The government may not have issued the rejoinder but some media men and a few politicians interpreted the ISPR press release as dictation by the military to implement NAP and expedite FATA reforms, madrassa (seminary) reforms, take measures to stop terror funding and operationalise the National Counter Terrorism Authority (NACTA), which indeed has been in limbo for the last six years. Even those political analysts, who opined that the ISPR should not have issued the press release agree that the observations made by the corps commanders were based on ground realities. It is pertinent to quote Chairman Senate Mian Raza Rabbani, who, on September 30, 2015, admitted that politicians were involved in corruption. “I admit that the PPP’s political workers (and leaders) have carried out corruption, and I do not defend them, but I will also say that the rest of Pakistan is also not clean,” he added.

Of course, some members of other parties are also accused of corrupt practices and their proverbial houses are also not clean but that does not justify in any case corruption by the PPP’s leaders. On September 18, 2015, at the end of a debate held in the upper house to commemorate the International Day of Democracy, Raza Rabbani’s address was candid. He said: “Our weaknesses have made it redundant. In my eyes, no constitutional clause can protect democracy. Only the people can protect democracy provided they are given ownership of the system.” One could infer that if democracy is redundant then parliament created through elections is also redundant. The question is why he kept mum during the PPP’s tenure from 2008 to 2013, when its two PMs and other cabinet members were allegedly involved in corrupt practices?

Former PM Raja Ashraf admitted on a television programme the other day that all the advance money paid to the rental power companies had been returned with interest. Even a layman knows that the advance had been returned after the National Accountability Bureau (NAB) and the courts exerted pressure on the then government. The question also arises on how advances were paid in the first instance without checking the credentials of those companies. It goes without saying that political stability hinges on good governance, which means addressing the issues of accountability, transparency, participation, openness, rule of law and socio-economic justice. If the government formulates sound economic policies and the fruits of economic growth reach the masses, in particular the poor and vulnerable segments of society, the people will become its protective shield. Good governance is seen as a key ingredient for sustainable development, alleviation of poverty and stability of the government.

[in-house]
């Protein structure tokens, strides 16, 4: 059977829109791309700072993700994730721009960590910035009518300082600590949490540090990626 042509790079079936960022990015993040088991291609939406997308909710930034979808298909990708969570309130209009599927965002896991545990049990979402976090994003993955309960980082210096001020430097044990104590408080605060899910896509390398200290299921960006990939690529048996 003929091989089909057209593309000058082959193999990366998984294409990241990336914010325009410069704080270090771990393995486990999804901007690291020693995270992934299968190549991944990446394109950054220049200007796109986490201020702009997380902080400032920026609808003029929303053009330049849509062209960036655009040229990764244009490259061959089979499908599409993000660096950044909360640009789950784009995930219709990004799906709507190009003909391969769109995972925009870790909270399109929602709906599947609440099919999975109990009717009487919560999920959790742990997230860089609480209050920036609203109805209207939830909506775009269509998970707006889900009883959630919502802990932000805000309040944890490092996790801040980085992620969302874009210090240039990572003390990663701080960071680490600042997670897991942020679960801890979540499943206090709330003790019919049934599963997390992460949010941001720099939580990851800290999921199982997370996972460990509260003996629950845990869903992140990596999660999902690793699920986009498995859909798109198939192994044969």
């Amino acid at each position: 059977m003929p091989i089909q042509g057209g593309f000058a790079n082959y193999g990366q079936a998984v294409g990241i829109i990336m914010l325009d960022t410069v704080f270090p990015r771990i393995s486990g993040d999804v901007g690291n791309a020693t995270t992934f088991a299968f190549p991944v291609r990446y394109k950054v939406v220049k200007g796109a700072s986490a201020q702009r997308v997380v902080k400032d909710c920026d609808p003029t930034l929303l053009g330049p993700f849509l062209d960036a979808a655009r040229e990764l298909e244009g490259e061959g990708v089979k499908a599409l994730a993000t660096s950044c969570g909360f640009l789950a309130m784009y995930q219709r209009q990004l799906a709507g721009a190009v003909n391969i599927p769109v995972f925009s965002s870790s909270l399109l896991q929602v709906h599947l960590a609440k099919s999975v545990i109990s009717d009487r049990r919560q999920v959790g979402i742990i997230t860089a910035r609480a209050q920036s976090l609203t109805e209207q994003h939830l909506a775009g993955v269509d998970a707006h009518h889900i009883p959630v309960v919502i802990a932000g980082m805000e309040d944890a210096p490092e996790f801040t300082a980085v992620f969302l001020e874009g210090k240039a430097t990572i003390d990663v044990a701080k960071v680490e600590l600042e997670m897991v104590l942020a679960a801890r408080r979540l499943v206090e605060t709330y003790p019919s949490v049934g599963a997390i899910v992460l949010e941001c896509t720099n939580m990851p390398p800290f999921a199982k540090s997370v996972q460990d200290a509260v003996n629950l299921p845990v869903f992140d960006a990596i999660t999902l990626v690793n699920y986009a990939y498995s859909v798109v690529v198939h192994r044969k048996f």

Perhaps it was a damage control exercise that after one day of the government’s press release the Punjab government acknowledged, in a letter sent to district administrators and divisional police chiefs across the province, that civilian law enforcement agencies were not fully active in their efforts to counter terrorism. If similar letters were written by other provinces to provincial administrators and police chiefs to expedite implementation of NAP it would have been better. NAB is also to blame for lack of governance; it has been resorting to plea bargains instead of putting culprits in the dock. The fact of the matter is that the amount of money recovered by NAB was only a fraction of the plundered wealth by influential persons and those belonging to big business. Having said that, good governance is an indispensable condition towards establishing real democracy and peace in society.

The writer is a freelance columnist. He can be reached at